What struck me immediately when looking at the photographs from Kit and Simon’s big day was the vibrancy of their Sri Lankan cultural wedding in Kent. The couple who met online, dated for two years before getting engaged.
The couple’s Sri Lankan cultural wedding took place on the 5th August 2016 at The Boathouse in Danson Park, Bexleyheath. Their legal wedding ceremony was at Heather Glen Country House in Ainstable village, Carlisle a month later.
According to Kit, Simon’s proposal was very romantic. ‘We were on holiday in Bagan in Myanmar (Burma) a city famous for thousands of small Buddhist temples that families have built over generations to show their devotion,’ explains Kit. ‘The day before Simon and I were exploring on foot and I mentioned casually that it would be great to go on a hot air balloon ride to see this incredible city from above. Simon replied, “That would have been great, but the demand is so great that bookings are taken six months in advance.” Luckily for Kit, Simon had booked six months in advance for them to go the following morning. The one problem was that they needed to be ready at 4am to be picked up.
Whilst they were on the hot balloon, Simon proposed. ‘There was so much to see, we kept pointing out things to each other,’ explains Kit. ‘Simon said “Look here at me,” When Kit did, Simon asked Kit to marry him. Simon had an engagement ring in his hand, a blue Safire (from Sri Lanka) with a gold band in the shape of a branch. ‘It was one of the happiest moments of my life, knowing that Simon and I had finally found each other and were going to start a new life together,’ says Kit.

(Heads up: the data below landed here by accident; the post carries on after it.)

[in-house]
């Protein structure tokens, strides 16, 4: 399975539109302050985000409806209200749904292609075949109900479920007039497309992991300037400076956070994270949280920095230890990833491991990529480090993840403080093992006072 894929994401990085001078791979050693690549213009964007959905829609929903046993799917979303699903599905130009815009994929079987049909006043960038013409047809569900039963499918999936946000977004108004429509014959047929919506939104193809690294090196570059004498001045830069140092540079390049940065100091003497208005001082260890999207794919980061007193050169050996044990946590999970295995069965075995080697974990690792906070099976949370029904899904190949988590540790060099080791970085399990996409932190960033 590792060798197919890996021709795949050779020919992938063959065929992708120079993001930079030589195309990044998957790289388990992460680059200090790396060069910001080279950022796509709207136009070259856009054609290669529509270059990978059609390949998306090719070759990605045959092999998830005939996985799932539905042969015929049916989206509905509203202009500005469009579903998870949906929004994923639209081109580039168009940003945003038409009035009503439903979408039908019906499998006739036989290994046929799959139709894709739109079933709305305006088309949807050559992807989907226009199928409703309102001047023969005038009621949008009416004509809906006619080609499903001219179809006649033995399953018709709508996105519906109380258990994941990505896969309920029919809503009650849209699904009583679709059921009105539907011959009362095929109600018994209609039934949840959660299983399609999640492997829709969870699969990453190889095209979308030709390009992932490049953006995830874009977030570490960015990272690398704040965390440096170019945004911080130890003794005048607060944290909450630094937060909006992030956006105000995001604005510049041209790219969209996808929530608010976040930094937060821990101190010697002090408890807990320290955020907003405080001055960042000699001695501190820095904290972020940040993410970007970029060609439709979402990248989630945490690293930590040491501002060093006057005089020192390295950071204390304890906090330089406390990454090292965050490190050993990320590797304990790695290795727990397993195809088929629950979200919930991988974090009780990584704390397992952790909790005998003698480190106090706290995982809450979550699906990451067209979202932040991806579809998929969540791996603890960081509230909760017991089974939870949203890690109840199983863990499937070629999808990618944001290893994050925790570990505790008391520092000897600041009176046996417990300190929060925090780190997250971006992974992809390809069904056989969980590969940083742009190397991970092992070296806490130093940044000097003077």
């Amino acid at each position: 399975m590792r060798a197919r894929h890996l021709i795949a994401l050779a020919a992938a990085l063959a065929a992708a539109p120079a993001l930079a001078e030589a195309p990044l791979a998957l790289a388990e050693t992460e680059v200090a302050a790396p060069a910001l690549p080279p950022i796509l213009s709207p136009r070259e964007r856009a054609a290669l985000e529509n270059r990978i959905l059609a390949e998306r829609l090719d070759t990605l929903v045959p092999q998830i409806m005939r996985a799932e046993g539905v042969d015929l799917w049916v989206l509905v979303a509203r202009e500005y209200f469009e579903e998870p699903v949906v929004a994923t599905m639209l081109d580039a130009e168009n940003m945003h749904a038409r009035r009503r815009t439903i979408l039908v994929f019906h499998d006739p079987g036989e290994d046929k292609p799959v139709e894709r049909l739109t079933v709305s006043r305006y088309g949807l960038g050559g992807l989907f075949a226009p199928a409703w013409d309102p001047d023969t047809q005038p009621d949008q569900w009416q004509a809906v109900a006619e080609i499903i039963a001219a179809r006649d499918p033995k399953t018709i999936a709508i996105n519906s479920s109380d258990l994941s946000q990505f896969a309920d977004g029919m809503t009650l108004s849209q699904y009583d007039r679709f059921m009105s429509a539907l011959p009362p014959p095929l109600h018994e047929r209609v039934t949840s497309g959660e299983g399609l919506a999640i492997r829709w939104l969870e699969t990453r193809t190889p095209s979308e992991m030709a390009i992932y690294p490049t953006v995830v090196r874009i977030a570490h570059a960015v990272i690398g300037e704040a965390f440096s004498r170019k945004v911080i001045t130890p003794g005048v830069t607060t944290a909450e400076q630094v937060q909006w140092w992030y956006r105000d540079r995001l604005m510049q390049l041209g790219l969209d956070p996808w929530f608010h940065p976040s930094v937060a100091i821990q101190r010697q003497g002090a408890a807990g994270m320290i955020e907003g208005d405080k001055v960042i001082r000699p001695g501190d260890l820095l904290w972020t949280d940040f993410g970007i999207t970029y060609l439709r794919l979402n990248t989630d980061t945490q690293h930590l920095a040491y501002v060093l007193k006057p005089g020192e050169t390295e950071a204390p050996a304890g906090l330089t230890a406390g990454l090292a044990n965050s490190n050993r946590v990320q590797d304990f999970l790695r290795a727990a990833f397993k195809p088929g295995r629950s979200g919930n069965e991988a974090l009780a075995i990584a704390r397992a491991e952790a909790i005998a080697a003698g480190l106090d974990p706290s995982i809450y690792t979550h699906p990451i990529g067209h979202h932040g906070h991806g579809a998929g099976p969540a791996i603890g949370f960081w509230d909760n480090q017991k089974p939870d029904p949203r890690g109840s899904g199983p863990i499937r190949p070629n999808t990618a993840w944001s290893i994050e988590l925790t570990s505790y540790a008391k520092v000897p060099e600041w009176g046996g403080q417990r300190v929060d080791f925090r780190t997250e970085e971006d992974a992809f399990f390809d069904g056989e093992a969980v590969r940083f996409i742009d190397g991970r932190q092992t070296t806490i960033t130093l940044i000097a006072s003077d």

For her vibrant Sri Lankan cultural wedding, Kit wore a sari that was a traditional style worn by brides in Sri Lanka. Her particular style was called Osariya and comes from the central hill country. ‘Brides traditionally wear seven necklaces, along with another necklace which the husband gives his wife as part of the wedding ceremony,’ explains Kit. ‘Simon gave me a necklace with a pair of love birds by Alex Monroe.‘
The couple’s Sir Lankan cultural wedding took place outdoors in a park near where Kit had grown up.
Kit’s two sisters were the bridesmaids for their cultural wedding and wore saris made of hand-woven silk to match a purple colour palette. Simon wore a grey three piece suit by A Suit That Fits.
At the couple’s reception, the tables were scattered with miniature hearts made of wood and paper. The favours were handcrafted small boxes filled with Sri Lankan wedding cake. For their cultural wedding, guests were served an option of a Sri Lankan buffet with a selection of short-eats for starters and curries served with rice. There was also an option of an English menu of salmon, chicken or vegetable Wellington. Dessert was an option between a spiced caramel called Vatalapun or a fresh fruit salad.
According to Kit and Simon, there were so many highlights during the day. ‘Being with Simon and enjoying every minute of our celebrations with him and seeing our family and friends have a good time.’ was a personal highlight for Kit. ‘There were so many highlights, most of which are easily remembered through the photos from Joasis Photography,’ says Simon. ‘Everyone really enjoyed the photo booth. Kit’s speech was truly lovely too.’
As Kit’s mother had passed away when she was a teenager, it was really important to the couple that she was remembered during their celebrations. Kit wore the necklace her mother was given by her father at their wedding, along with the necklace Simon gave Kit at theirs. ‘It was just a way to keep her close to me,’ says Kit. ‘We also chose Danson Park as it was her local park . I have found memories of walking our dog and talking with her there.’
Kit and Simon’s cultural wedding was photographed by Joasis Photography. ‘We absolutely love her natural style of photography,’ says Kit. ‘She was an absolute joy to work with.’
More Photographs from their Sri Lankan cultural wedding
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